Of course, you could potentially do better with the plug-in hybrid version, as long as you plug it in regularly and make the most use of the electric driving potential, but there’s another reason to go plug-in – as a thing to drive, this 1.5 diesel is rather lacking. Drive it in Eco mode (which prudence and propriety suggest you ought to) and while there’s solidly impressive acceleration up to about 60km/h, after that the engine starts to feel pretty breathless and unenthusiastic. Drive it in Sport mode, and it feels a bit more up-and-at-’em, but not by all that much to be honest. Unless your only driving is done in the outside lane of the motorway, then the hybrid or the 1.2 petrol versions are probably a better purchase.

The good news is that whichever engine you choose, the 308 SW is a delight to drive. The steering, accessed through that small, hexagonal wheel, feels alive and the chassis is remarkably adept. There’s an occasional jolt from a ride quality that sometimes feels a shade too firm, but for the most part the 308 SW feels way more fun and engaging to drive than you would expect. It’s not quite so fluent as the Ford Focus, but it’s not far off – and it’s miles better in this respect than any SUV we can think of that’s not a Porsche.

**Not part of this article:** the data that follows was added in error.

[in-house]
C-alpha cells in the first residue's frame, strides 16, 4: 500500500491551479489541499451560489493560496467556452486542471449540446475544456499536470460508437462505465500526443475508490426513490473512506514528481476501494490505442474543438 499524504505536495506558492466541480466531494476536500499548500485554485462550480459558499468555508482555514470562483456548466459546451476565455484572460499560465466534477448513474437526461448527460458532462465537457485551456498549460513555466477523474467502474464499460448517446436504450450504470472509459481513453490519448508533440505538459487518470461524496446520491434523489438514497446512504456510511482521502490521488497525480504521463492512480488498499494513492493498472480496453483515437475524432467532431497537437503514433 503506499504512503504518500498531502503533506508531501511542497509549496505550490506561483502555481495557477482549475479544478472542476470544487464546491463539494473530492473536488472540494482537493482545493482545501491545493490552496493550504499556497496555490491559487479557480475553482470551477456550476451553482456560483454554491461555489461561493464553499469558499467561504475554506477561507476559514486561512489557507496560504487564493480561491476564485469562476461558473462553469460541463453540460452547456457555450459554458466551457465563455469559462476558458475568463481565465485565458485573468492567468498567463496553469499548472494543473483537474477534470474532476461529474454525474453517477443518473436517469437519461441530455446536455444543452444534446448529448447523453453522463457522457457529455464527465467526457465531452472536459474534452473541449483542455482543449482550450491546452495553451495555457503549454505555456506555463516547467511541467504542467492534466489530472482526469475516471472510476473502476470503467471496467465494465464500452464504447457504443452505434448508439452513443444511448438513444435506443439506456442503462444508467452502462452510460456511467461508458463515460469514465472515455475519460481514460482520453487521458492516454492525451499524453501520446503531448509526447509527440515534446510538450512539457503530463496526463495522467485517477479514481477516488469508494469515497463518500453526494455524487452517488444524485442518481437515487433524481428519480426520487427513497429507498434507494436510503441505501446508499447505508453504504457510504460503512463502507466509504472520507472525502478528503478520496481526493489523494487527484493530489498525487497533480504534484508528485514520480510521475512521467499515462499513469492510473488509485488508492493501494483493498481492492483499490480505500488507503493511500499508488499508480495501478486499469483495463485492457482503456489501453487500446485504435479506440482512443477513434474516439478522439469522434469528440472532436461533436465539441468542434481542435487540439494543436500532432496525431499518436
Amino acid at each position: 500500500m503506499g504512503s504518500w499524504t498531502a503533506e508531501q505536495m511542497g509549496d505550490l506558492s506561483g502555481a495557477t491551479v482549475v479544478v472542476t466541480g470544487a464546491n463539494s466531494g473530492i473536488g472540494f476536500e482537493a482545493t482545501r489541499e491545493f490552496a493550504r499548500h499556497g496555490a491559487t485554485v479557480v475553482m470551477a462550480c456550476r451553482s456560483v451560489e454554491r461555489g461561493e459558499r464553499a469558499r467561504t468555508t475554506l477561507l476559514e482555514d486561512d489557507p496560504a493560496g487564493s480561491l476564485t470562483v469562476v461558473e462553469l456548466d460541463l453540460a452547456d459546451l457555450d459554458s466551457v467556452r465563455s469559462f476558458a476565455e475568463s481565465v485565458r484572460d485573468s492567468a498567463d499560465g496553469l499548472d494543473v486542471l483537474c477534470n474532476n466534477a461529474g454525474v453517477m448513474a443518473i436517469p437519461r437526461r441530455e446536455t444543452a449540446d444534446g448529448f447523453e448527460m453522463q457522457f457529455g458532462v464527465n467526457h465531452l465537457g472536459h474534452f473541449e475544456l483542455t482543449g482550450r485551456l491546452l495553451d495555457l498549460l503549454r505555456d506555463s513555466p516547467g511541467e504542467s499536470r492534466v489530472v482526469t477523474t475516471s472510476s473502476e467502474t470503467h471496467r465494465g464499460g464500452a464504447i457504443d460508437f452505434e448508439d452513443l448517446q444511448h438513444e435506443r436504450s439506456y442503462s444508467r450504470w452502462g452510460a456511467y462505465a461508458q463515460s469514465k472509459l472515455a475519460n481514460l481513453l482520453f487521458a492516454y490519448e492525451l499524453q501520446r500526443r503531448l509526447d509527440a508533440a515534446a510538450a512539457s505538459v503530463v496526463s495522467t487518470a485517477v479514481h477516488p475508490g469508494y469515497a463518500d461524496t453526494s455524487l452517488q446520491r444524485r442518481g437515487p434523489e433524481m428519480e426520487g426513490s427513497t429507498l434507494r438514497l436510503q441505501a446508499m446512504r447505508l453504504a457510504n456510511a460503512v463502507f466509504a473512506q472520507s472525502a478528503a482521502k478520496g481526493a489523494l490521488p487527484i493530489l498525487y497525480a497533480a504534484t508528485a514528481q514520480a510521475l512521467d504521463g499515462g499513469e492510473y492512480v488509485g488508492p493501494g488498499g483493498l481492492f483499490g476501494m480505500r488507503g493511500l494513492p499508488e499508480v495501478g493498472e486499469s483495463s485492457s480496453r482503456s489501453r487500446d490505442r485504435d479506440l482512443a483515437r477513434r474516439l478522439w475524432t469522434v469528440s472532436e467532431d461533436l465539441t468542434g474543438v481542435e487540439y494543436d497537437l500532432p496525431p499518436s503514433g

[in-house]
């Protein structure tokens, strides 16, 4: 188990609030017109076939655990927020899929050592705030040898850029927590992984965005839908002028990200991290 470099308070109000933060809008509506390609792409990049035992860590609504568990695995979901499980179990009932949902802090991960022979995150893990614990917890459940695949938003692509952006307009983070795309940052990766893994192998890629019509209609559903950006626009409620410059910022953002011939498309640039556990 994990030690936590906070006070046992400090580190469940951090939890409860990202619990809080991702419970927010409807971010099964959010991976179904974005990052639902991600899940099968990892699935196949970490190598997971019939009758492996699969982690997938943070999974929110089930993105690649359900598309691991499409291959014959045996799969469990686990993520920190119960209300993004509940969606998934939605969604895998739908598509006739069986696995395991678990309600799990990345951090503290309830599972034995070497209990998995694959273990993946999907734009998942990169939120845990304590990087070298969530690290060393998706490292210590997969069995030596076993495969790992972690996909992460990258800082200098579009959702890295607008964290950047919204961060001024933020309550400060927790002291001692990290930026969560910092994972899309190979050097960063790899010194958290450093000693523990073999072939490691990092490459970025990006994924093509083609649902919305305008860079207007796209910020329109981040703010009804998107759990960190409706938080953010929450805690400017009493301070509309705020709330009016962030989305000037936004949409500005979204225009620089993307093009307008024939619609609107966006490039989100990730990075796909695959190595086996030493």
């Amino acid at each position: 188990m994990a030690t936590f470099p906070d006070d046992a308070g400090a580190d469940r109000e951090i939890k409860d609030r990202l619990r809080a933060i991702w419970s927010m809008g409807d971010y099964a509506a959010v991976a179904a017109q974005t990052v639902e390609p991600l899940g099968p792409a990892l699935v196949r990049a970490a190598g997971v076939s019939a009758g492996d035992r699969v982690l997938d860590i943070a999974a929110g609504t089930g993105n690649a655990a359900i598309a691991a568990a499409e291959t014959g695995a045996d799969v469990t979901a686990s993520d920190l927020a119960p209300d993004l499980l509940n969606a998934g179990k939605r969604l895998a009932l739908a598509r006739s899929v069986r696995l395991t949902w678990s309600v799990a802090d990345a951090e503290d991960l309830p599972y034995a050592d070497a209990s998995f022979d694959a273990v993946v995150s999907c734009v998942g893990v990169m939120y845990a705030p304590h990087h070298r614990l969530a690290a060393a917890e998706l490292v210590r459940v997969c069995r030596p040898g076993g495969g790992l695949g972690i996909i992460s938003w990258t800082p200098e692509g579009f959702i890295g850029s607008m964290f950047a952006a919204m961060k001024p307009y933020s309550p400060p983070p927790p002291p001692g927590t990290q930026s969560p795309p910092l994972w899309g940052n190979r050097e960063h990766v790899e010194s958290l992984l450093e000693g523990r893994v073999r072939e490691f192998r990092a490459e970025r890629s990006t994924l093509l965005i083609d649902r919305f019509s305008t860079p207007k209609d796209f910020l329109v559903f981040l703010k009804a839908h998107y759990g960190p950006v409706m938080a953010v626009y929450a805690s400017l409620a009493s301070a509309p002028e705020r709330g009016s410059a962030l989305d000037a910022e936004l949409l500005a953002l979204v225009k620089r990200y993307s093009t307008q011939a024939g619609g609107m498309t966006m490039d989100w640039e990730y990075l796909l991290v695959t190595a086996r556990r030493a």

Peugeot 308 SW

Inside, the cabin is awash with swoops and angled panels, but it’s largely successful. The twin-digital screen layout works okay, with just enough in the way of shortcut buttons – both physical and digital – to make using the central screen easy enough, and the quality and clarity of the graphics are a quantum leap ahead of Peugeot’s older touchscreens. It can still be a bit glitchy, though, often reluctant (and once downright obstructive) when it comes to connecting to your phone. Overall build quality is excellent, though – this 308 is pretty much a match in terms of material quality for anything Volkswagen and Skoda can throw at it.

Oh, and it’s gorgeous. Sure, it’s a bit over-styled in some places, maybe a bit busy from some angles, but it’s handsome and striking especially in the delectable Avatar Blue of our test car.

Not much of which will likely matter. You may well read this piece. You may well read the bit about the big boot, the enjoyable driving experience, the handsome lines and the frugal engine. Your eyes may well have even reached this part of the page. But you’ve gone already, haven’t you? From the moment I said “estate” you’ve drifted off and you’re already contemplating putting down that deposit on a new SUV. Well, it’s your loss. Yours, and the planet’s.

Peugeot 308 SW Allure 1.5 BlueHDI: the lowdown

  • Power: 1.5-litre turbocharged diesel engine developing 130hp and 300Nm of torque, driving an eight-speed automatic transmission with front-wheel drive.
  • CO2 emissions (annual motor tax) 118g/km (€190).
  • Fuel consumption: 4.3l/100km.
  • 0-100km/h: 10.6sec.
  • Price: €38,330 as tested, 308 starts from €31,765.
Neil Briscoe

Neil Briscoe

Neil Briscoe, a contributor to The Irish Times, specialises in motoring